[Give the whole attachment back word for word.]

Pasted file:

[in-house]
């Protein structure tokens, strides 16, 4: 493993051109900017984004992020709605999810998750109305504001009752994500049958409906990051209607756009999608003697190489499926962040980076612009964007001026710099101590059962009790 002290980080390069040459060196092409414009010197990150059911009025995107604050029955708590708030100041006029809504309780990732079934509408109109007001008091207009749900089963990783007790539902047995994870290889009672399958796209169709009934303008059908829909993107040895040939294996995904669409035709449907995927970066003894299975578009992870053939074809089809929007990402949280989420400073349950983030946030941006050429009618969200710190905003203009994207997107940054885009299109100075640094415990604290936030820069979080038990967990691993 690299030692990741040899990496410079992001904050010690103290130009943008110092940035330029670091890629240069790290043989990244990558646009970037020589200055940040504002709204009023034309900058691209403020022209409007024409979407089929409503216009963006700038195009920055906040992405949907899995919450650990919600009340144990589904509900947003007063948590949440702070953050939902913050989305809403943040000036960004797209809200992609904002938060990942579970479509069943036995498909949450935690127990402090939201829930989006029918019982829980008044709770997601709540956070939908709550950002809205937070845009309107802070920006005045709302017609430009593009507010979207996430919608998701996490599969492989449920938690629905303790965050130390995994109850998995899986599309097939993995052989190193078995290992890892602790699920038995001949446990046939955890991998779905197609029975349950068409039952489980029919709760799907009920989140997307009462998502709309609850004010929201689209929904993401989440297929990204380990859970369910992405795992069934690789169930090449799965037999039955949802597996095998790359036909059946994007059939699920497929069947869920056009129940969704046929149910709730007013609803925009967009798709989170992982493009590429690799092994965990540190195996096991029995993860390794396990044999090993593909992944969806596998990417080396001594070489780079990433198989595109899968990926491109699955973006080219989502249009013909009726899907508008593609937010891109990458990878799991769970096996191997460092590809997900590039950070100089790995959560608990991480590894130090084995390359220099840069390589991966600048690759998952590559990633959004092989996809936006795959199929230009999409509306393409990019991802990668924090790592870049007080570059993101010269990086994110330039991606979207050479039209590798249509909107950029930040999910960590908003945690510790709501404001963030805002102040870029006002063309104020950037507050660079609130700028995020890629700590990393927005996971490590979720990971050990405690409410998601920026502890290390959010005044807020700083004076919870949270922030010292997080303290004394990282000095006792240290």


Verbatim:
[in-house]
């Protein structure tokens, strides 16, 4: 493993051109900017984004992020709605999810998750109305504001009752994500049958409906990051209607756009999608003697190489499926962040980076612009964007001026710099101590059962009790 002290980080390069040459060196092409414009010197990150059911009025995107604050029955708590708030100041006029809504309780990732079934509408109109007001008091207009749900089963990783007790539902047995994870290889009672399958796209169709009934303008059908829909993107040895040939294996995904669409035709449907995927970066003894299975578009992870053939074809089809929007990402949280989420400073349950983030946030941006050429009618969200710190905003203009994207997107940054885009299109100075640094415990604290936030820069979080038990967990691993 690299030692990741040899990496410079992001904050010690103290130009943008110092940035330029670091890629240069790290043989990244990558646009970037020589200055940040504002709204009023034309900058691209403020022209409007024409979407089929409503216009963006700038195009920055906040992405949907899995919450650990919600009340144990589904509900947003007063948590949440702070953050939902913050989305809403943040000036960004797209809200992609904002938060990942579970479509069943036995498909949450935690127990402090939201829930989006029918019982829980008044709770997601709540956070939908709550950002809205937070845009309107802070920006005045709302017609430009593009507010979207996430919608998701996490599969492989449920938690629905303790965050130390995994109850998995899986599309097939993995052989190193078995290992890892602790699920038995001949446990046939955890991998779905197609029975349950068409039952489980029919709760799907009920989140997307009462998502709309609850004010929201689209929904993401989440297929990204380990859970369910992405795992069934690789169930090449799965037999039955949802597996095998790359036909059946994007059939699920497929069947869920056009129940969704046929149910709730007013609803925009967009798709989170992982493009590429690799092994965990540190195996096991029995993860390794396990044999090993593909992944969806596998990417080396001594070489780079990433198989595109899968990926491109699955973006080219989502249009013909009726899907508008593609937010891109990458990878799991769970096996191997460092590809997900590039950070100089790995959560608990991480590894130090084995390359220099840069390589991966600048690759998952590559990633959004092989996809936006795959199929230009999409509306393409990019991802990668924090790592870049007080570059993101010269990086994110330039991606979207050479039209590798249509909107950029930040999910960590908003945690510790709501404001963030805002102040870029006002063309104020950037507050660079609130700028995020890629700590990393927005996971490590979720990971050990405690409410998601920026502890290390959010005044807020700083004076919870949270922030010292997080303290004394990282000095006792240290």